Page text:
The process then proceeds to step 76 where a determination is made as to whether the trust has been established with the identified user. If not, the process repeats at step 70 for a subsequent identified user. If, however, trust is established, the process proceeds to step 78. At step 78, secured communication parameters of the identified user are added to the shared lists. If the identified user is associated with a different trusted third-party, the encryption certificate, and/or the verification certificate, and the associated certification authority verification certificate of the identified user are added to the shared list. Note that additional authentication information may be included in the list, or contained in the list instead of the certificates. For example, this could include information related to revocation status, such as a certificate revocation list, or information specifying a validity period of the shared list itself. (In the latter case, if the list creator checks revocation status upon creating the list, and lists are updated frequently, then list users need not themselves check revocation status upon using the list.) As another alternative, other types of certificates could also be included. As previously mentioned, if the identified user is within the same secure communication system, the certification authority verification certificate may not need to be included in the shared list, especially if the list will only be used by users in the same secure communication system.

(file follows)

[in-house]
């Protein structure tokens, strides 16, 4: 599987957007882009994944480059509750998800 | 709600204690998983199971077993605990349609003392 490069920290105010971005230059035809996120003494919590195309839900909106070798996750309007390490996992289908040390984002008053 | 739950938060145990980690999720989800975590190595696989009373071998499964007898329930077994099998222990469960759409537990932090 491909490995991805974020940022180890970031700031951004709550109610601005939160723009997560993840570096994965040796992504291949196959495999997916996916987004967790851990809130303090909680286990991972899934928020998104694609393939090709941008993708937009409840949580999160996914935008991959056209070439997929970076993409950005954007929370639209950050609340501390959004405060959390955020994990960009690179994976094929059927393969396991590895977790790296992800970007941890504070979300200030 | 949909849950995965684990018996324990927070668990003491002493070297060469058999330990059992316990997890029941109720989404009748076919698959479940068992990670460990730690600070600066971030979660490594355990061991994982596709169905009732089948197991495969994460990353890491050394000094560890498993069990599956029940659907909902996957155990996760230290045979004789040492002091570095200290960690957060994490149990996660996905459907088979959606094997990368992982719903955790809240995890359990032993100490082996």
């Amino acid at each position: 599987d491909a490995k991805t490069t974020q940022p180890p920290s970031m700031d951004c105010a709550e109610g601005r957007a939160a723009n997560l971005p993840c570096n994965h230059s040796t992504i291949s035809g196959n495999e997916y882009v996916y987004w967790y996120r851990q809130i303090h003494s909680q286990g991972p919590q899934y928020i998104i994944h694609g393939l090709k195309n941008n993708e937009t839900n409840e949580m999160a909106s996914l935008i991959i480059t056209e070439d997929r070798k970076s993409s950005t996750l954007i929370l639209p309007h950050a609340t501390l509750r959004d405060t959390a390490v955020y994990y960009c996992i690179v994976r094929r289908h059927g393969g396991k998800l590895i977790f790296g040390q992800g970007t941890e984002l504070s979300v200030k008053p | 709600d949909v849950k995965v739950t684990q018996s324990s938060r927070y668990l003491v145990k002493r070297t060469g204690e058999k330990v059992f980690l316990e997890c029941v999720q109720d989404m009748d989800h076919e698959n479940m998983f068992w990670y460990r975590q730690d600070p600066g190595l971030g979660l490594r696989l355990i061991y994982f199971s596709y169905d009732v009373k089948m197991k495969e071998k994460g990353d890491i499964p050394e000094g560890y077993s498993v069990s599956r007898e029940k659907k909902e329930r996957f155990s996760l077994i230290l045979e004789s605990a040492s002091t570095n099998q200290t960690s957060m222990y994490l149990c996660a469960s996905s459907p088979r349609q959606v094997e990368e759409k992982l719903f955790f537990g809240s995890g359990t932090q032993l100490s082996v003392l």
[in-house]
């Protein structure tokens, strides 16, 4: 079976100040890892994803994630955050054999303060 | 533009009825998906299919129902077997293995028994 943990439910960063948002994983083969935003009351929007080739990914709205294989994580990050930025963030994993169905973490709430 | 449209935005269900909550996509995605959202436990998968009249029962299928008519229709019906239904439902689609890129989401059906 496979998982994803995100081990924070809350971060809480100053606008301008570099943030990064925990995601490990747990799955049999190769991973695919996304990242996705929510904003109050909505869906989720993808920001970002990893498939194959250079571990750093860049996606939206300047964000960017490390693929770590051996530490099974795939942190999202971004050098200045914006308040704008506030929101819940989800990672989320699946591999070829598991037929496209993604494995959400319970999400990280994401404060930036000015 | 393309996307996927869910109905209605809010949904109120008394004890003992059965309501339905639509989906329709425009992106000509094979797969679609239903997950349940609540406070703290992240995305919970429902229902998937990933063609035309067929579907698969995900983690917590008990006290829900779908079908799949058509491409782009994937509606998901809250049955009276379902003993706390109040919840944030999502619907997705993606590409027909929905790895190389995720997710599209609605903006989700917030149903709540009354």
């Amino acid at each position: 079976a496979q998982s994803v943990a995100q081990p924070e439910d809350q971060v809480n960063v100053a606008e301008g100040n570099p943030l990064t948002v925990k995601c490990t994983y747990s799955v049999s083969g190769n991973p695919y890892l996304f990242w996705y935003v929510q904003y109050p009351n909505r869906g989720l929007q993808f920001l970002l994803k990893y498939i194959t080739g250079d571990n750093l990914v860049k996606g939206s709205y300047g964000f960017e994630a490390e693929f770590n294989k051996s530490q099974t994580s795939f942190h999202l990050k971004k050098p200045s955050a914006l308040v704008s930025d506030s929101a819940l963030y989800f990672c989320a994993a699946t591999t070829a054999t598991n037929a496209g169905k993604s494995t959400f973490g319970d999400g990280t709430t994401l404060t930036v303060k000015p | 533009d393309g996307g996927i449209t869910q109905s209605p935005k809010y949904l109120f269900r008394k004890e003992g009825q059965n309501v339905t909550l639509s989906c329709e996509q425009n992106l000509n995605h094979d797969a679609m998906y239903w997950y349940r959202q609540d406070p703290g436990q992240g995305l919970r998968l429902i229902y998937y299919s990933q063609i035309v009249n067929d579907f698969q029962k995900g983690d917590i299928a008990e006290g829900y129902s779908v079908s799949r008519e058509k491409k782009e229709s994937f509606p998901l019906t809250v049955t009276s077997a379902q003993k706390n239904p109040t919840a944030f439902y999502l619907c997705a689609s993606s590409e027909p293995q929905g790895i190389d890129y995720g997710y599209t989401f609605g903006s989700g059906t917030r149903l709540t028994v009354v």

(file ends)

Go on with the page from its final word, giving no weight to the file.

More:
Having added the secure communication parameters of the identified user to the shared list, the process proceeds to step 80 where the user creating the list signs it. After signing the list, the process proceeds to step 81, where the newly created shared list is made available to other users in an appropriate manner, for example by publishing the list on a known server site, or by transfer to other users for example by electronic mail.